Senior Medical Officer of Health, Dr. Anton Best, has assured Barbadians there is no cause for alarm over the 82 positive COVID-19 cases reported in the Monday, February 8, dashboard.
Speaking during this evening’s COVID-19 press conference, Dr. Best noted that while the number caused “a huge stir”, it in fact reflected positives that were diagnosed over an 11-day period, from January 29 to February 8.
He added that the assumption was that the 82 positive persons were tested and diagnosed on the same day but that was not the case.
Giving a breakdown of the number, Dr. Best stated: “Starting on January 29, we had four cases. We went as high as 19 cases on February 3, and as low as zero cases on February 7. That was 82 cases reported on one day and not 82 cases diagnosed and tested on the same day. So, there’s no cause for alarm, in terms of the high rate of cases that were reported yesterday.”
He said the situation was due to a backlog of test samples at the Best-dos Santos Public Health Laboratory, as a result of the delay in shipping of the reagent needed for the automated extractor, which speeds up the testing process.
“When we do a PCR test for COVID, we have to go through a process of extraction. There are two ways to do it; you can either do a manual extraction or an automated extraction. We have the automated extractor, but it needs a reagent. The reagent that we ordered many months ago and that we’ve made many orders of and that we’ve been trying to procure for Barbados has not been obtained as yet.
“We keep hoping that we are going to get it, but the reality of the situation is that the demand is high and Barbados is fighting in a global market for very limited reagent. So, what we did at the Best-dos Santos Lab is that we had to resort to manual extraction and that delays the process, so that is why we have this backlog and this is why we have this problem in terms of the 82 cases that we reported,” the Senior Medical Officer outlined.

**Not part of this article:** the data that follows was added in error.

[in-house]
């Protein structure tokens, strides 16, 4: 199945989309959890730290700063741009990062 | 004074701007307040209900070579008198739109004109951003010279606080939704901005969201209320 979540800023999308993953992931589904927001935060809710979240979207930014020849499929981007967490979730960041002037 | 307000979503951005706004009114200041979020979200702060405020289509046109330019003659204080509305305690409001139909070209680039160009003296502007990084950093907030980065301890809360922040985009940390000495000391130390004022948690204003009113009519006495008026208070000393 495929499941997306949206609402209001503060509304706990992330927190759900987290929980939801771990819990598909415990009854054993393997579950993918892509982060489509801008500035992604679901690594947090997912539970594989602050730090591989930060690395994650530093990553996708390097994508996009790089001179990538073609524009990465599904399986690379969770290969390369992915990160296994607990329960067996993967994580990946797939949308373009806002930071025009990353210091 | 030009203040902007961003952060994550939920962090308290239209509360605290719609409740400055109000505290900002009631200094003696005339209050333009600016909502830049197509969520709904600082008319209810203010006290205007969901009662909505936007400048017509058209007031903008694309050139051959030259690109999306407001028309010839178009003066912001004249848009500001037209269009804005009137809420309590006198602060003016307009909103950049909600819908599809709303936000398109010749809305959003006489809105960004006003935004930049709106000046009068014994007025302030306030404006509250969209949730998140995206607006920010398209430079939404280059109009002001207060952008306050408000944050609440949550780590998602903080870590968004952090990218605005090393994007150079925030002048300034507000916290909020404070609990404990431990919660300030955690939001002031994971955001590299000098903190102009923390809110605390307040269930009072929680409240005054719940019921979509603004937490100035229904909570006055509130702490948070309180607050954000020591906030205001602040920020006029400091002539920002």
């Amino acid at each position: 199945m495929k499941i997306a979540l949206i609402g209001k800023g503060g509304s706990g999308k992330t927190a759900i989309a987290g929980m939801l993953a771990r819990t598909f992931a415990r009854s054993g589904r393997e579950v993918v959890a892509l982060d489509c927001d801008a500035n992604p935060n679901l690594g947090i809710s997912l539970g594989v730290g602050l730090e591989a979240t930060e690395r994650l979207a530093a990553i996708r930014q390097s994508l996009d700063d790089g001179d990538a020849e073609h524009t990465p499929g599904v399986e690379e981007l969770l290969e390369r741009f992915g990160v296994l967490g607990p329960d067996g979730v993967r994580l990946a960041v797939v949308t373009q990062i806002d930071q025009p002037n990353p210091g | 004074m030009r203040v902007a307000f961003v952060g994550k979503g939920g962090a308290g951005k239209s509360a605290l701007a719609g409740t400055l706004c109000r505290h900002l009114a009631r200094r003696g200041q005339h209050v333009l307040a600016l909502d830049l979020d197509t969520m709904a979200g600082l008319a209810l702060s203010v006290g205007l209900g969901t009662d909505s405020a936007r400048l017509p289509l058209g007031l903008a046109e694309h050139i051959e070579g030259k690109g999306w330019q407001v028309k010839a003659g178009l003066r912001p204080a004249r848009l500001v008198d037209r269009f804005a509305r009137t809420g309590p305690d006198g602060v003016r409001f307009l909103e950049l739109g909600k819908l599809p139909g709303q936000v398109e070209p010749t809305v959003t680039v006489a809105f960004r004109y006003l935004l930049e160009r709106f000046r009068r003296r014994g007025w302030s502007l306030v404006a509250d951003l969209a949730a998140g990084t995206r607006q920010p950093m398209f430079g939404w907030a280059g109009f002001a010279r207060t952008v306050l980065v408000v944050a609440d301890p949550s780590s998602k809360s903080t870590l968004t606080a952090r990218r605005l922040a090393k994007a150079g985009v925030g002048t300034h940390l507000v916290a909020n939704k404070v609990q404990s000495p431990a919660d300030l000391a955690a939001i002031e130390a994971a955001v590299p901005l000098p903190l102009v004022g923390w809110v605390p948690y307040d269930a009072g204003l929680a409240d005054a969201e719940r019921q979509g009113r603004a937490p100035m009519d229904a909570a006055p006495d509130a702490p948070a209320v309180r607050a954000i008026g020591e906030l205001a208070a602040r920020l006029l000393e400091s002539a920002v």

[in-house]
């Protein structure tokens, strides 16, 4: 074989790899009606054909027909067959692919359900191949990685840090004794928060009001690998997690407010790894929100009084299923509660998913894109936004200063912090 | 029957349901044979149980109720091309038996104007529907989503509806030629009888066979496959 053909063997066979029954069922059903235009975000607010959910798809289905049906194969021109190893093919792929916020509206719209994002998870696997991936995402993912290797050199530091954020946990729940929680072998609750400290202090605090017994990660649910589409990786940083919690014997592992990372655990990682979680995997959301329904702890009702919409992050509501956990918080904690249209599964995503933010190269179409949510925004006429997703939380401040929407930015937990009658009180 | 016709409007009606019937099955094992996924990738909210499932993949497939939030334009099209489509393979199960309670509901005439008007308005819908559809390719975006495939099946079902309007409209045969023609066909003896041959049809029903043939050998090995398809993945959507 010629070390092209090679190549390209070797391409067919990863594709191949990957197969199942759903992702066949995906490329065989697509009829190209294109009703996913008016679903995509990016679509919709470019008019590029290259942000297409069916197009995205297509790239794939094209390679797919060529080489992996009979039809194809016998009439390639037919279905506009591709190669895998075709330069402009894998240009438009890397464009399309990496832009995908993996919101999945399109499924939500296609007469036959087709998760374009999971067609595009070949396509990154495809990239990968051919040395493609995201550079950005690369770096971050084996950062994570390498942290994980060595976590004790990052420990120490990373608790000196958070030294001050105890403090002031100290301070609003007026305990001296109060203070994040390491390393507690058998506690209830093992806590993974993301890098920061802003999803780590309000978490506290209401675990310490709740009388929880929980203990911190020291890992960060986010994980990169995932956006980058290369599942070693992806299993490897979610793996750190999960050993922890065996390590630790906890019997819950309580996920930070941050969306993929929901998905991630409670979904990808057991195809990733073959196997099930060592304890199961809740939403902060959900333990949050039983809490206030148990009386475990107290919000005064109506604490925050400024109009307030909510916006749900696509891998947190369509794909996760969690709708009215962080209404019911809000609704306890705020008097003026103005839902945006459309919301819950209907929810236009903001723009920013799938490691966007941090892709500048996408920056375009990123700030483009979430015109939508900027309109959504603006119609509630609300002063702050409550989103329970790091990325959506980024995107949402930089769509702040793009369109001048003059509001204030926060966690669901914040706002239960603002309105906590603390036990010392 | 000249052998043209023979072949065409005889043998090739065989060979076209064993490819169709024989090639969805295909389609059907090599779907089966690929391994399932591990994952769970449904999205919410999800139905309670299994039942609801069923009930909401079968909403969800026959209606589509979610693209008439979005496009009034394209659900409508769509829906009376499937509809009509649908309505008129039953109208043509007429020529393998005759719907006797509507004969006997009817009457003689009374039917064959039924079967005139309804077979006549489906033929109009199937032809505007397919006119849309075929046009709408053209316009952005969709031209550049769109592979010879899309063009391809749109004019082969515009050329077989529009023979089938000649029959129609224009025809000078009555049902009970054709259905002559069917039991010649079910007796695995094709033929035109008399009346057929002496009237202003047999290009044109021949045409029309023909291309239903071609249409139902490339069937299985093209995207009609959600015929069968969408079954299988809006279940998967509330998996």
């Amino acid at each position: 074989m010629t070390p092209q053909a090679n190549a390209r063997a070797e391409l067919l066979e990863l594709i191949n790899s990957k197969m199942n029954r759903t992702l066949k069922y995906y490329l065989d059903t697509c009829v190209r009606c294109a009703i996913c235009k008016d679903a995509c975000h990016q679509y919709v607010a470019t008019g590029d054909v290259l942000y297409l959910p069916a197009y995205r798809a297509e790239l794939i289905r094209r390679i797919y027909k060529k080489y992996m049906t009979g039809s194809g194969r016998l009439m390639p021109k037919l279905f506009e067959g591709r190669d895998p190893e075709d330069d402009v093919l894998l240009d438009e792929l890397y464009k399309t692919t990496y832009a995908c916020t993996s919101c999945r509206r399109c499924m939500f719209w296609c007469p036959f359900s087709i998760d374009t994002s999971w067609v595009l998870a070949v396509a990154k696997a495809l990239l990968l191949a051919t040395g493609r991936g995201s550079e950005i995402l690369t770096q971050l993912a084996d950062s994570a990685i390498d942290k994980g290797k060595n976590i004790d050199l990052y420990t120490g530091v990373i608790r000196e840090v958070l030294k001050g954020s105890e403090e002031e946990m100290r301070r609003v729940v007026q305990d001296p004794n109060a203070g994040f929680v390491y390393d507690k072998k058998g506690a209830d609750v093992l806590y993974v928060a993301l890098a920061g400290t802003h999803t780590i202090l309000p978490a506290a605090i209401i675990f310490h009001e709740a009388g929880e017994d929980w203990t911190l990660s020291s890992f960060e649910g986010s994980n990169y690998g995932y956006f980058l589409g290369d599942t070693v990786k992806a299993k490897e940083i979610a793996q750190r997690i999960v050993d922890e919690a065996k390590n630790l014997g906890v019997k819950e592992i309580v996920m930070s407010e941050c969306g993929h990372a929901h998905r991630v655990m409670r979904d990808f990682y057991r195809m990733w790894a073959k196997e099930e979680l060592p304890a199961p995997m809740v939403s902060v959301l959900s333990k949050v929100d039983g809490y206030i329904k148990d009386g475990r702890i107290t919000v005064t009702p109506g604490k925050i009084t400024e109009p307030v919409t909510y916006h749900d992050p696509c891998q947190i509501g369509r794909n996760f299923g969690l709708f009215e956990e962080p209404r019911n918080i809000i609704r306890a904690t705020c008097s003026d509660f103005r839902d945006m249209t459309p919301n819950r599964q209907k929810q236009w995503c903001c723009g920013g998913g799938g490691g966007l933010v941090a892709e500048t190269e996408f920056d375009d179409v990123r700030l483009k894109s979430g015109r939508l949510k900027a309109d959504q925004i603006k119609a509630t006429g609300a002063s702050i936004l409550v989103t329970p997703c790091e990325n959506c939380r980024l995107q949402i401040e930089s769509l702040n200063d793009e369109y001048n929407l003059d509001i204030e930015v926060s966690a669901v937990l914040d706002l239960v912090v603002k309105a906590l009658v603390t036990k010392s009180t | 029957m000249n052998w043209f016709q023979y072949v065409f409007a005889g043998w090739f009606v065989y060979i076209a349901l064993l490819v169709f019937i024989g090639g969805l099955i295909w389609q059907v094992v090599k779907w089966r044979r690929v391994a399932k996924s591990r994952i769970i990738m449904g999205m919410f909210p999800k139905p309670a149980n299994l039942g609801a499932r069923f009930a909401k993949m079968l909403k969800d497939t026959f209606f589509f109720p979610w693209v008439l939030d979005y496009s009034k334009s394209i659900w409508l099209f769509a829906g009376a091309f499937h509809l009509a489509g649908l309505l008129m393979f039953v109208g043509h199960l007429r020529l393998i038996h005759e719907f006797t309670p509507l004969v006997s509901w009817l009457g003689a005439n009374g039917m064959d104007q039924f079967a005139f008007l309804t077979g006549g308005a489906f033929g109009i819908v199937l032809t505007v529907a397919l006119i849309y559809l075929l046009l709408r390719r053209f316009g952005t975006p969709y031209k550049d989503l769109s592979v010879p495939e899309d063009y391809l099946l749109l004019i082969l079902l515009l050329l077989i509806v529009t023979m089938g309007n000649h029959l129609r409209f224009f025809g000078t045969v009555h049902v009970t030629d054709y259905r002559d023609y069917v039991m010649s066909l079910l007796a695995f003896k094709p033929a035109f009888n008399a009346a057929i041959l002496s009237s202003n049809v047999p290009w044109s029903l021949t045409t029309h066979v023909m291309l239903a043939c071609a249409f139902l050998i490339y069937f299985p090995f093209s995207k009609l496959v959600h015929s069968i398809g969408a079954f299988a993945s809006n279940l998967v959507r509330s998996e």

He said the lack of the reagent was also hindering public health officials from determining if the interventions employed to manage the pandemic were in fact working.
“Positivity rate is one of the key indicators to know how well a county is doing in terms of its COVID response. The positivity rate, very simply, is the proportion of tests that are positive. The benchmark that countries typically use is about five per cent. So, once you are under five per cent, you are doing pretty okay in terms of positivity rate. If you are over five per cent, you are not doing so great.”
Dr. Best stated that the goal was to see a reduction in Barbados’ positivity rate. “[That would be] one of the indicators to say, yes, our interventions are working; we need to continue certain interventions and other interventions we can ease off on. What is hampering our ability to do that, unfortunately, is the lack of lab reagent and the lack of timely lab results. It is very difficult to do it, so we can’t do it in a real time manner,” he explained, adding that the Ministry of Health and Wellness was grappling with the situation.